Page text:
Manitoba's Progressive Conservative party has ensured that its next leader — and the next premier — will be a woman.
The PC party announced Thursday that former health minister and Tuxedo MLA Heather Stefanson, and former police officer and Conservative MP Shelly Glover, will be the only two candidates in its Oct. 30 leadership race. They have "met all requirements as set out in the rules established by the party’s executive council."
Ken Lee, the former chief financial officer of the party and critic of the PC government's pandemic restrictions and vaccine passports, says he doesn't know why he was not approved to run for the leadership.
"The PC party of Manitoba has sent me an email: 'Following a rigorous application process, I regret to inform you that you have not been approved as a candidate," Lee said in a Facebook post Thursday.
"As a Manitoban and a proud Canadian, this is a very sad day for freedom and democracy."
After the leadership race application deadline passed on Wednesday, Lee issued a statement saying he'd met all of the requirements — he'd raised $25,000 in donations, sold more than 1,000 memberships, got 50 members in good standing to sign his nomination papers and passed all background checks.
"I can honestly say that I do not know the reason why I have been denied a place on the upcoming ballot," Lee said on Facebook, where he garnered endorsements from anti-maskers, anti-vaxxers and the far-right People's Party of Canada.
He has declined to be interviewed.
To get on the ballot, candidates also have to pass an interview process "to ensure a commitment to the principles and values of the party," the Progressive Conservative party said Thursday.
The PC leadership election committee declined interview requests, but spokesman Keith Stewart said in an email that "it is not the practice of the committee to comment publicly on each applicant or specific aspects of the application process relating to candidates."
It's "rigorous" and "embodies a broad range of factors, all of which have been carefully considered," committee chairman George Orle is quoted as saying in a news release. "It’s an exciting time for us to engage Manitobans to elect the next premier of Manitoba, and we look forward to an enthusiastic campaign."
Having a woman at the helm of the party could boost its support among women which, according to a Probe Research poll in June, was at 21 per cent provincewide — with only 13 per cent of women in Winnipeg saying they would vote PC. The New Democrats had the support of 55 per cent of women provincewide and 64 per cent in Winnipeg.
"The NDP tend to have more of an advantage among women voters and when they lose elections, it tends to be when the (Progressive) Conservatives are able to take away that advantage for the NDP," University of Manitoba political studies professor Christopher Adams said Thursday.
"Now that we know that there are two candidates and they're both women and that we'll have a woman as premier after she's sworn in by the lieutenant-governor after Oct. 30, that probably will help the Progressive Conservatives in the next election.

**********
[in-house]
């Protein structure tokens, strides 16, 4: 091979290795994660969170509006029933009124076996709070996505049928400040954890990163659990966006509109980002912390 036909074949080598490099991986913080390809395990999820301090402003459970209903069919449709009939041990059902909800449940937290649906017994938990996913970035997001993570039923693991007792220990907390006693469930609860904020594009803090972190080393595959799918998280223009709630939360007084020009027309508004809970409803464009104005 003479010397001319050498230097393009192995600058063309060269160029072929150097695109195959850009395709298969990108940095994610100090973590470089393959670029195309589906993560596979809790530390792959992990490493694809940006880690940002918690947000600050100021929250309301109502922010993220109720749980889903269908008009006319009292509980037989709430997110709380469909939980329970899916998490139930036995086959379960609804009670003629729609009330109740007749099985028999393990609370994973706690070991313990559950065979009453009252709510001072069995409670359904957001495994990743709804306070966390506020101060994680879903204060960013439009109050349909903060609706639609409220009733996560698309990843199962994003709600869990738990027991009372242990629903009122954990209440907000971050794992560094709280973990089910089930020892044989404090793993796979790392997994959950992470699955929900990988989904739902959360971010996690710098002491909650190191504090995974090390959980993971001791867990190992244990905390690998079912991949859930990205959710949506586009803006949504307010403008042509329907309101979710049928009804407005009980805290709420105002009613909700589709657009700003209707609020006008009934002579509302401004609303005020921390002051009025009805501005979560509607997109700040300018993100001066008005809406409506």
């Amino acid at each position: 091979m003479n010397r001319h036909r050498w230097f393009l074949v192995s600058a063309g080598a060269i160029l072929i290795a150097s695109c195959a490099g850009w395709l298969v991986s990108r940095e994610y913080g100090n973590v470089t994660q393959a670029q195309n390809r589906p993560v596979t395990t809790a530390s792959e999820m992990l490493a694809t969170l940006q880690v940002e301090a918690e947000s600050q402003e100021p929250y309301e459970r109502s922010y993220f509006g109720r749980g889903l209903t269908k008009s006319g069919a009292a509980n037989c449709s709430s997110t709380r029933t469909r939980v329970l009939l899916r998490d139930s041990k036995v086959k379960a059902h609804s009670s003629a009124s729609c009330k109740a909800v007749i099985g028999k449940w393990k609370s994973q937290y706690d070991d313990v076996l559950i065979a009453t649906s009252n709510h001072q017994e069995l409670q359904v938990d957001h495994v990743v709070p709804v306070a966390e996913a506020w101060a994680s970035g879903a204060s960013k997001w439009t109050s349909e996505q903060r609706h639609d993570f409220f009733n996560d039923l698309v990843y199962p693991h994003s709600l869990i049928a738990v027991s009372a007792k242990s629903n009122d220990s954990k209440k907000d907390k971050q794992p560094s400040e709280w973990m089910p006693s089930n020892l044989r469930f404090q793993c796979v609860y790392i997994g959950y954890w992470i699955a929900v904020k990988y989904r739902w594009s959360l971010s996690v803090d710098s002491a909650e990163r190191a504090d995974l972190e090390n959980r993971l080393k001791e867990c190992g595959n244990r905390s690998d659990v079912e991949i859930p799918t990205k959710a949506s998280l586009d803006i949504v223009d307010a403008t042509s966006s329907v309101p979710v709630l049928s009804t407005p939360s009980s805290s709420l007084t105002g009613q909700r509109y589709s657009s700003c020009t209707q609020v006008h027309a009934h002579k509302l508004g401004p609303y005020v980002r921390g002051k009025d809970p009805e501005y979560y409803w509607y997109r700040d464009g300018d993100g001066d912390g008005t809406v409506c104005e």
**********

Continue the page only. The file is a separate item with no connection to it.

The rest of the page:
"The party needs to win back women voters and one of the things that might help will be having a woman as as party leader."
The PCs will select a new leader, who will be premier-designate, in a one-member, one-vote, mail-in ballot. The deadline to become a member in order to vote is Sept. 30.
Sources told the Free Press Wednesday that Lee had sold more memberships than the other leadership candidates.
"I have conducted myself like a true professional and I have no skeletons in my closet," Lee told his supporters on Facebook. "My biggest disappointment is that I will no longer be able to carry your voice for freedom and try to make changes that would help."
One of Lee's supporters who initially offered on social media to pay for party memberships of those who sign up to support Lee told the Free Press Wednesday he would provide interest-free $20 loans to those who bought a membership and they wouldn't have to pay it back for 100 years.
Elections Manitoba said reimbursing people for membership fees violates the Election Financing Act, which says a person or organization must not reimburse or otherwise compensate, or offer to reimburse or otherwise compensate, any individual for all or part of a contribution.
"An individual must not make a contribution expecting to be reimbursed or compensated by another person or organization for all or part of the contribution," Elections Manitoba spokesperson Alison Mitchell said in an email.
"The loan scenario is less clear, as loan provisions under the (law) do not relate to members of the public, but only to political participants. I would suggest you contact the party to see whether they have a concern about this."
Stewart said the party "does not condone the activity of providing money or loans to purchase memberships."
The NDP demanded the PCs be transparent about membership sales and party activities during the leadership race.
"The PC party must tell the public they are not allowing the use of the '100-year loan scheme.' It is clearly wrong," said New Democrat Malaya Marcelino.
"Manitobans need to know that no one in the PC party can buy their way into the premier’s chair."
After 20 years of reporting on the growing diversity of people calling Manitoba home, Carol moved to the legislature bureau in early 2020.